Rothko: Pictures Must Be Miraculous - Timeline

Timeline

1903
Born September 25, in Dvinsk, Russia, to Jacob Rothkowitz and Anna Goldin Rothkowitz.

1913
Emigrates with his family to Portland, Oregon.

1921
Attends Yale University for two years.

1923
Moves to New York City. Begins classes at the Art Students League.

Late 1920s
Develops a friendship with Milton Avery who becomes a mentor.

1929
He begins teaching children at the Center Academy of the Brooklyn Jewish Center. Rothko continues teaching here for 20+ years.

1933
Given his first one-person show at the Museum of Art in Portland, Oregon.

1935
Joins with Adolph Gottlieb, Ilya Bolotowsky and others to form The Ten. They exhibit together eight times between 1935 and 1939.

1940s
Rothko’s work becomes more abstract and symbolic. He creates a series of paintings based on Greek myth.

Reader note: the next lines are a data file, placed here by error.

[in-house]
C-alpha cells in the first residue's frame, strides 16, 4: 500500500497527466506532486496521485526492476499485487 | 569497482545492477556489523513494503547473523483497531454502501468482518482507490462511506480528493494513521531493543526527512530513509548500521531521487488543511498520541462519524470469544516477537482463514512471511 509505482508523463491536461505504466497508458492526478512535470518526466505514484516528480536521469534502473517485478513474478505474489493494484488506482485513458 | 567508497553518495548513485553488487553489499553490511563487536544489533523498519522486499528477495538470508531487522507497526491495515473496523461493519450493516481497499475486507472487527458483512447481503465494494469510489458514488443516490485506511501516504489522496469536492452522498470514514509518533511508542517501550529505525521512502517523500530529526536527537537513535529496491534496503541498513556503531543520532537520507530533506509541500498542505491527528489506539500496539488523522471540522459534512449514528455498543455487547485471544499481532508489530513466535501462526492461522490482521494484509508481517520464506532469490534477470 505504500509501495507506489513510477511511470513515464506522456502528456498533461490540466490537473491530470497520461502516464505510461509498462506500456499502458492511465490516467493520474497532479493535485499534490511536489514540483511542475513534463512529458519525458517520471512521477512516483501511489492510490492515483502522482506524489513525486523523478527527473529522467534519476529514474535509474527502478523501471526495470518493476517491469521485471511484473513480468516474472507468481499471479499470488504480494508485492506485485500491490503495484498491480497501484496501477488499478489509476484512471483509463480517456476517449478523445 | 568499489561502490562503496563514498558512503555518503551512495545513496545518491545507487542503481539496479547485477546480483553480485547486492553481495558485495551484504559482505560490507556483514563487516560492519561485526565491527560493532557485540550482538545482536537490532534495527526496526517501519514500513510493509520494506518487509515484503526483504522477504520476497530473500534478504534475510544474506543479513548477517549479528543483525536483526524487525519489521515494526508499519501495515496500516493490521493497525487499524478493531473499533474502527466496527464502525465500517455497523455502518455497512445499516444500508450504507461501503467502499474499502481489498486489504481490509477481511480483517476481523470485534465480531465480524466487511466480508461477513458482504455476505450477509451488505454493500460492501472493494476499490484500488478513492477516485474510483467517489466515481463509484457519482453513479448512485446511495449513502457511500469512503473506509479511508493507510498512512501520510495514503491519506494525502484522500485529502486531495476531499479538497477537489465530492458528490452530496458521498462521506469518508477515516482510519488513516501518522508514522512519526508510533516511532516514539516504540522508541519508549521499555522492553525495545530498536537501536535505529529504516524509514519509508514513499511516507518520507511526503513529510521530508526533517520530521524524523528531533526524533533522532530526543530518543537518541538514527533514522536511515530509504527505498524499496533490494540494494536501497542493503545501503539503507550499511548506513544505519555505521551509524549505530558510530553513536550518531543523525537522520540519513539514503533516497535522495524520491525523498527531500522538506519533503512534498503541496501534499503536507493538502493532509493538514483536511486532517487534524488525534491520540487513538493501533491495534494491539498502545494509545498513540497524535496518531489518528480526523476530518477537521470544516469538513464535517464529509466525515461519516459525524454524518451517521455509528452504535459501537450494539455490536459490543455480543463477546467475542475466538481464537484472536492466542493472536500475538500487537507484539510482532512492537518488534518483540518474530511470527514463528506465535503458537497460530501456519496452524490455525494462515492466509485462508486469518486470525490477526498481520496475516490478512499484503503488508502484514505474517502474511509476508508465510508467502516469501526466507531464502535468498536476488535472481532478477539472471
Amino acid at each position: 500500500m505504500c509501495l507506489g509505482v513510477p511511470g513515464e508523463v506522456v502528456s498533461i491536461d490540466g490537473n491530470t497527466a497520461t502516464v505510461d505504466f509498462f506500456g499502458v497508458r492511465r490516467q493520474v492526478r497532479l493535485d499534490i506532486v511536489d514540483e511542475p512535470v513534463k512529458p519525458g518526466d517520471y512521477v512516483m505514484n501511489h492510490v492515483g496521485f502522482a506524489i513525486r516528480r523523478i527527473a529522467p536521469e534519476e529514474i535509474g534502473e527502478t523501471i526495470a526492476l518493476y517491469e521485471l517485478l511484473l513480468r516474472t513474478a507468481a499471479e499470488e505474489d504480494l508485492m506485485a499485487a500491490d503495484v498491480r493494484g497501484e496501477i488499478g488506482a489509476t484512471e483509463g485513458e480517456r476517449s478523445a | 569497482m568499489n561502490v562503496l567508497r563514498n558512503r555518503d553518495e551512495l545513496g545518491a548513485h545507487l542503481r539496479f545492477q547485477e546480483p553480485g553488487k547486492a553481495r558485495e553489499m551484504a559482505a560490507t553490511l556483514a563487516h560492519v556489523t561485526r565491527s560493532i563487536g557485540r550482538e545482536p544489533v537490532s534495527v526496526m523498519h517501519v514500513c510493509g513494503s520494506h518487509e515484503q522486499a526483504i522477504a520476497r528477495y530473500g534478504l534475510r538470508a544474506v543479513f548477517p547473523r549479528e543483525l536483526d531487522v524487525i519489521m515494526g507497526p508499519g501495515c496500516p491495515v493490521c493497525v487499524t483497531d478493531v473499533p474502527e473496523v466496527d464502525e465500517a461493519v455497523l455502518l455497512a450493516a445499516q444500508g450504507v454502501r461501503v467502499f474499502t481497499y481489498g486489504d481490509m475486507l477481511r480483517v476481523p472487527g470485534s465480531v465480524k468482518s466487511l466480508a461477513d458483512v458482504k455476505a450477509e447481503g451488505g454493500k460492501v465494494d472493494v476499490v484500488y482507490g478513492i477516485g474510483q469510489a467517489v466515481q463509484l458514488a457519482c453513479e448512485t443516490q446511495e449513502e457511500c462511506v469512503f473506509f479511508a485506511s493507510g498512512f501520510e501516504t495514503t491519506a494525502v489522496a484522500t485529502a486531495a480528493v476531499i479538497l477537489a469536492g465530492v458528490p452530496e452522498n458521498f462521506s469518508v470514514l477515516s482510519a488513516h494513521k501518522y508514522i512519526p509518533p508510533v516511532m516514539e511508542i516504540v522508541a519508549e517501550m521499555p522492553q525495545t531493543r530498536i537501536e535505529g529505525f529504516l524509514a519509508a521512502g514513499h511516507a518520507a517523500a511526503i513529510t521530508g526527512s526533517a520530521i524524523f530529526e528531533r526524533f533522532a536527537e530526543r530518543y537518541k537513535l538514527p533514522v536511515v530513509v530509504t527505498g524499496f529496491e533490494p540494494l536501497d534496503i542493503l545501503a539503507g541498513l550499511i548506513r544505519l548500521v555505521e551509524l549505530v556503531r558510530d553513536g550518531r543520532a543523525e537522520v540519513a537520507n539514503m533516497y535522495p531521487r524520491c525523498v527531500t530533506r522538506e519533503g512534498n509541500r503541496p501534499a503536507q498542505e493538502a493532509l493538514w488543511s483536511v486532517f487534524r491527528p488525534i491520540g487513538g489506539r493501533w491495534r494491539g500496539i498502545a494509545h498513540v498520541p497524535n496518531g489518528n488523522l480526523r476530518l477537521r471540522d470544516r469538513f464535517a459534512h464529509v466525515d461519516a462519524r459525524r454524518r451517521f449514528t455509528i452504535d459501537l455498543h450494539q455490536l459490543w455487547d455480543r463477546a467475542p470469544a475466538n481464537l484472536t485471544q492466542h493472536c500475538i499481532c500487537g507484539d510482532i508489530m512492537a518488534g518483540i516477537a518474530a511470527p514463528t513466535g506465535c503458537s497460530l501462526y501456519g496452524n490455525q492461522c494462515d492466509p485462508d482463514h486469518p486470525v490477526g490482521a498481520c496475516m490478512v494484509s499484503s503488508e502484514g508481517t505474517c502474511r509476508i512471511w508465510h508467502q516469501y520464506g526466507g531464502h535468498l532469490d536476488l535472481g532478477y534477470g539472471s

1943
Rothko, Gottlieb and Barnett Newman write a letter to the New York Times, spelling out their take on modern painting. The Times publishes the letter in full.

1947
Rothko’s work moves fully into the abstract, beginning a series of paintings that become known as the Multiforms.

1949
Rothko begins what is now known as his classic paintings, featuring floating rectangles on a colored background.

1958
He accepts a commission to create seven murals for the Four Seasons Restaurant in the new Seagram’s Building in New York. His palette darkens significantly.

1959
Rothko withdraws from the Seagram commission, objecting to the commercial nature of the setting.

1964
The de Menil Family commissions Rothko to create murals for a chapel on the University of St. Thomas campus in Houston.

1968
Rothko has an aortic aneurysm, severely limiting his ability to paint.

1969-70
Rothko creates a new series of black and gray paintings and a series of compositions in pastel pink and blue shades.

1970
On February 25, 1970, Rothko takes his own life at his studio in New York.

Premieres nationwide Friday, October 25 at 9 p.m. on PBS (check local listings), pbs.org/americanmasters and the PBS Video app